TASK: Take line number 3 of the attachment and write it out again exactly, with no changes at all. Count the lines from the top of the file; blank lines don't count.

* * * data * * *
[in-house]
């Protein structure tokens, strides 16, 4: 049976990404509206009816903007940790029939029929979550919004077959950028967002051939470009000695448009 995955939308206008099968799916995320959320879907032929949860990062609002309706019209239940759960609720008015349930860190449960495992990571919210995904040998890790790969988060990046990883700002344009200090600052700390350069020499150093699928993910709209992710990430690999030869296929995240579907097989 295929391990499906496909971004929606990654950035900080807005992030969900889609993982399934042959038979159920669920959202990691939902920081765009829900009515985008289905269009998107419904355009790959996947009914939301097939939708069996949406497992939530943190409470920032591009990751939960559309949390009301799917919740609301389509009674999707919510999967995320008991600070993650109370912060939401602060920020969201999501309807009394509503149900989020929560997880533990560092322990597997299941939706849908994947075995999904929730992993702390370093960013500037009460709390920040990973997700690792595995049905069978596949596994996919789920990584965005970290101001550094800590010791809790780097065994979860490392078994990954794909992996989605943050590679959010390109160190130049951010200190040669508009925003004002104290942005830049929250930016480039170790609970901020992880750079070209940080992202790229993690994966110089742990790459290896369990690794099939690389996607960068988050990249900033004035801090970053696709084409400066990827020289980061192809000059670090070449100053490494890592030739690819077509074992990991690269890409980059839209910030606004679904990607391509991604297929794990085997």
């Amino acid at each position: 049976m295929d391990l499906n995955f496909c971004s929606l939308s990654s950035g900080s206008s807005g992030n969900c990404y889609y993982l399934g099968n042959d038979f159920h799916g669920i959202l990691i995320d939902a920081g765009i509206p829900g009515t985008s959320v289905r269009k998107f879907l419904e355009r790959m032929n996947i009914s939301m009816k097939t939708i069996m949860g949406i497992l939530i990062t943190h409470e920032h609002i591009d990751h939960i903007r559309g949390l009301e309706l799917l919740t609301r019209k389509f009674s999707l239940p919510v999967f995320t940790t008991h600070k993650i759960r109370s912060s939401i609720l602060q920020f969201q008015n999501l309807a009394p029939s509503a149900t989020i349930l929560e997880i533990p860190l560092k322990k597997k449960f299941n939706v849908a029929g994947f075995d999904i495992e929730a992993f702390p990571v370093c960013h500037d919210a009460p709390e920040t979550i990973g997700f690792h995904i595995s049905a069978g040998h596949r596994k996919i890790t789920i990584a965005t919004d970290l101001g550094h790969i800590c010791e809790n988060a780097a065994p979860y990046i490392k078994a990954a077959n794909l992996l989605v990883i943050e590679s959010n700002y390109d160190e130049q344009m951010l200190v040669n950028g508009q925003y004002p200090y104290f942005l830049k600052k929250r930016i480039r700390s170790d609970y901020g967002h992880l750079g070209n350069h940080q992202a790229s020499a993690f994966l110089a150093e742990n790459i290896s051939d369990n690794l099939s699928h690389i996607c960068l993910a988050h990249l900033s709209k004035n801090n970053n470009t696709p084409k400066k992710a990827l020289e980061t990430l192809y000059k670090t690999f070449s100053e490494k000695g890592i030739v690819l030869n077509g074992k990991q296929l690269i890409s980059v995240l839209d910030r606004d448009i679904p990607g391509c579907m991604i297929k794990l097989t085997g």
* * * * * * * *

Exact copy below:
């Amino acid at each position: 049976m295929d391990l499906n995955f496909c971004s929606l939308s990654s950035g900080s206008s807005g992030n969900c990404y889609y993982l399934g099968n042959d038979f159920h799916g669920i959202l990691i995320d939902a920081g765009i509206p829900g009515t985008s959320v289905r269009k998107f879907l419904e355009r790959m032929n996947i009914s939301m009816k097939t939708i069996m949860g949406i497992l939530i990062t943190h409470e920032h609002i591009d990751h939960i903007r559309g949390l009301e309706l799917l919740t609301r019209k389509f009674s999707l239940p919510v999967f995320t940790t008991h600070k993650i759960r109370s912060s939401i609720l602060q920020f969201q008015n999501l309807a009394p029939s509503a149900t989020i349930l929560e997880i533990p860190l560092k322990k597997k449960f299941n939706v849908a029929g994947f075995d999904i495992e929730a992993f702390p990571v370093c960013h500037d919210a009460p709390e920040t979550i990973g997700f690792h995904i595995s049905a069978g040998h596949r596994k996919i890790t789920i990584a965005t919004d970290l101001g550094h790969i800590c010791e809790n988060a780097a065994p979860y990046i490392k078994a990954a077959n794909l992996l989605v990883i943050e590679s959010n700002y390109d160190e130049q344009m951010l200190v040669n950028g508009q925003y004002p200090y104290f942005l830049k600052k929250r930016i480039r700390s170790d609970y901020g967002h992880l750079g070209n350069h940080q992202a790229s020499a993690f994966l110089a150093e742990n790459i290896s051939d369990n690794l099939s699928h690389i996607c960068l993910a988050h990249l900033s709209k004035n801090n970053n470009t696709p084409k400066k992710a990827l020289e980061t990430l192809y000059k670090t690999f070449s100053e490494k000695g890592i030739v690819l030869n077509g074992k990991q296929l690269i890409s980059v995240l839209d910030r606004d448009i679904p990607g391509c579907m991604i297929k794990l097989t085997g």